The team in Austria has assembled the equipment to measure the GHG fluxes of the Morava River wetland. Read more.
The Morava River is the largest left-bank feeder in the upper reaches of the Danube and at the same time lowland river of Pannonian character in Austria. Very typical for this type of river, it once flowed slowly meanders, sometimes wider, sometimes narrower, through a landscape of narrower through a landscape of extensive floodplain forests and riparian forests and meadows.
In the course of the regulation of the Morava in the 20th century all meanders and tributaries were cut off. A large part of the banks was with heavy armour stones and a uniform width and a uniform width was created, i.e., the March was canalized. The course of the river was straightened and thus greatly shortened. Since then, the river has been digging deeper and deeper into its bed. The river and the surrounding more and more and large parts of the floodplain have been drained. A large part of the of the floodplain meadows disappeared - and with them and with them large areas of habitat for many rare animals and plants.
Within the framework of the EU-funded project "Renaturierung Untere March-Auen" ambitious renaturation measures and species protection projects were implemented from October 2011 to October 2019 by the project partners via donau - Österreichische Wasserstraßen-Gesellschaft mbH, WWF Austria, Niederösterreichischer Landesfischereiverband. The aim of the project was the extensive restoration of near-natural river dynamics in the Lower March Floodplains, the extensification of management, as well as targeted measures to safeguard the population of endangered species. For the first time, the Life Project succeeded in sustainably dynamizing and enhancing this habitat.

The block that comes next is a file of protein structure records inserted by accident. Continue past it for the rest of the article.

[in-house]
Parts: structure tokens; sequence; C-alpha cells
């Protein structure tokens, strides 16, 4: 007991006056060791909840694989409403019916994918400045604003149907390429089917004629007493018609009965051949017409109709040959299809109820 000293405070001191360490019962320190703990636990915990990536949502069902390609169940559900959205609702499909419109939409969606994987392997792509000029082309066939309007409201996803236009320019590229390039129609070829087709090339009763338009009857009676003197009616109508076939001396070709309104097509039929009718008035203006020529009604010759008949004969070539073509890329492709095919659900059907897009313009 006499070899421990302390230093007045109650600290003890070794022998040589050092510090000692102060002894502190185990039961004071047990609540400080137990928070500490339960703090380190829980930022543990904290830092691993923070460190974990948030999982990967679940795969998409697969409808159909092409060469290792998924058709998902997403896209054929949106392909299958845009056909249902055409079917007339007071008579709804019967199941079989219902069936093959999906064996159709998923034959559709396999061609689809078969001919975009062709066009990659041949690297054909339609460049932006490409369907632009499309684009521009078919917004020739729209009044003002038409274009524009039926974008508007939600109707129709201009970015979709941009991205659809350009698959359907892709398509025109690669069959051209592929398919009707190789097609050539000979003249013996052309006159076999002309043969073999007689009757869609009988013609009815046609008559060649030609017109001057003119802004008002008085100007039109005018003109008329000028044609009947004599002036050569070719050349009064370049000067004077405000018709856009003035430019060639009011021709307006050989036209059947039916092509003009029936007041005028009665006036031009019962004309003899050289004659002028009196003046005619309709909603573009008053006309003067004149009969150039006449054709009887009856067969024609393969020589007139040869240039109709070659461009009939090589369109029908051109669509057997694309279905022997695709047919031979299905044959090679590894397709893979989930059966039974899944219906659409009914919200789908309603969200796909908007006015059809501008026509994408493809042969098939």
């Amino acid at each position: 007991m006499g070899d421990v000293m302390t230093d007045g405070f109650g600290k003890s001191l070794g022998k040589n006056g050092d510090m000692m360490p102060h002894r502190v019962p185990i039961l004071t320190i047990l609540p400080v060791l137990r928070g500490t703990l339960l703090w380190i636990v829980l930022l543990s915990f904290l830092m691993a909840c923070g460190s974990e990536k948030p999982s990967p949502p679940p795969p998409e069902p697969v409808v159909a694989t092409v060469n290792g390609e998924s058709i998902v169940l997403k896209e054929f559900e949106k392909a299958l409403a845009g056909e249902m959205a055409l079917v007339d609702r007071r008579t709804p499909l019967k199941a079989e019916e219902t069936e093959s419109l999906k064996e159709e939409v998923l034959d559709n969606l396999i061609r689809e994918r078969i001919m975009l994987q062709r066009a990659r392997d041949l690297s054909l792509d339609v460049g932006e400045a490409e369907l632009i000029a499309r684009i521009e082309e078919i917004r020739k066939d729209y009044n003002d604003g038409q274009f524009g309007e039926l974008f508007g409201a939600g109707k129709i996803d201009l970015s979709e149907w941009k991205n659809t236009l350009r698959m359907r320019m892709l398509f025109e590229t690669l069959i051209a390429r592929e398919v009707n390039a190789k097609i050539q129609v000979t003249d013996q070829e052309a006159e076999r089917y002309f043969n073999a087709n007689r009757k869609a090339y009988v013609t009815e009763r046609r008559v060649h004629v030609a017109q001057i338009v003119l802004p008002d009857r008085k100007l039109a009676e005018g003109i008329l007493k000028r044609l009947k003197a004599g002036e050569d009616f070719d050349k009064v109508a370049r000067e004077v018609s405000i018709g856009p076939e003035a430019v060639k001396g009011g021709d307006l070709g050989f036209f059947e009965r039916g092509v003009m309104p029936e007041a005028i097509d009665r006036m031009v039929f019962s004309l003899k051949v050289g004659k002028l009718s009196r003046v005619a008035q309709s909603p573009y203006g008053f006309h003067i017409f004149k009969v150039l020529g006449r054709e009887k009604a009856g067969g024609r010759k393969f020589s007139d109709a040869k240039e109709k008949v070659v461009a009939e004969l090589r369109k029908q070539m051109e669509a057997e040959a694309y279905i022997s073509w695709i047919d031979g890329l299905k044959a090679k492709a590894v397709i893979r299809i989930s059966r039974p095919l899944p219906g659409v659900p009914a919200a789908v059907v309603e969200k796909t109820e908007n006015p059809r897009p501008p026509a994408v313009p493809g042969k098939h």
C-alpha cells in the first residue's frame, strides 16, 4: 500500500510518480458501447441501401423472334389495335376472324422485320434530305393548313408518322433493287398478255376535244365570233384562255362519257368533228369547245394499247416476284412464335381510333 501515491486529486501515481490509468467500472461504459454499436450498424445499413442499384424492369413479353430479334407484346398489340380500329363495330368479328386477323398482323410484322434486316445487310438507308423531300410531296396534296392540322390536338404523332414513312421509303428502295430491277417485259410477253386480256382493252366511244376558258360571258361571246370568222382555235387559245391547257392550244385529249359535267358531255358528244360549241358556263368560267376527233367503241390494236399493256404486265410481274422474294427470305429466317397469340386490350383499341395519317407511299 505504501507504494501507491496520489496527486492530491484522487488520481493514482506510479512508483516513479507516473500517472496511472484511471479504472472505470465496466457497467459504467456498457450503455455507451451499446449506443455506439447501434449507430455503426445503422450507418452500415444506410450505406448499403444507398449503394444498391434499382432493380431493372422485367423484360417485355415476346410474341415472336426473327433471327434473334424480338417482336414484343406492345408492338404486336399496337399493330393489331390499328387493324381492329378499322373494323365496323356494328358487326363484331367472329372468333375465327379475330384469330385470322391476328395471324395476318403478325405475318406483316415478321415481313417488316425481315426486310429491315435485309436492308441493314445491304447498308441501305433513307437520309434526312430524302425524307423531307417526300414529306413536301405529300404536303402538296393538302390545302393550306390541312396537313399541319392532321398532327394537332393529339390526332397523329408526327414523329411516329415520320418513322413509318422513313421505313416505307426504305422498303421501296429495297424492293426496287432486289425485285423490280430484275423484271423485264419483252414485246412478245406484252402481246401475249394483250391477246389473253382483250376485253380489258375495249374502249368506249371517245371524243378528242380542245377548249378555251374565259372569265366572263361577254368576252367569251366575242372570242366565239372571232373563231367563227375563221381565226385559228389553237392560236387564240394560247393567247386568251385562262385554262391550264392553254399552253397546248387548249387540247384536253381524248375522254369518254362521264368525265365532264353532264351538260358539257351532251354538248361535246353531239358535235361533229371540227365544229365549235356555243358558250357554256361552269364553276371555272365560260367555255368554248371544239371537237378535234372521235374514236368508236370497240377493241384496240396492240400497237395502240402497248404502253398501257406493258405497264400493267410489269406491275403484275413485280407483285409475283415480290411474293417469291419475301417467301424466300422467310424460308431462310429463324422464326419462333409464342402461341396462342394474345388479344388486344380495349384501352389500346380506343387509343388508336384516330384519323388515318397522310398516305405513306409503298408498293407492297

The implementation work of the river restoration measures took place from 2011 until 2019 which means that the actions in REWET project focus on monitoring activities
In this area, an Eddy Covariance tower has been installed. The station installed at the Morava River wetland had to be built on a floating platform, because of the flooding potential of the wetland. will measure continuous fluxes of CO2, CH4 (starting end of 2023), and H2O. In addition, other meteorological parameters will be measured, such as wind speed and direction, incoming and outgoing solar radiation, air temperature, air humidity, soil moisture, soil heat flux, soil temperature, precipitation, and photosynthetically active radiation.
The station should provide information about the carbon balance of the restored ecosystems and also what additional parameters (e.g. grazing by cattle, horses) will affect the fluxes.
The team coordinating the Morava River REWET Open Lab is composed by Hans Peter Rauch, Associate Professor at the University of Natural Resources and Life Sciences Vienna, PostDoc assistant Magdalena von der Thannen, Ph.D. student Anna Lindenberger, and technicians Hans Rutzenholzer and Sven Peschke.
The text and the pictures of this article have been provided by the team of the University of Natural Resources and Life Sciences Vienna.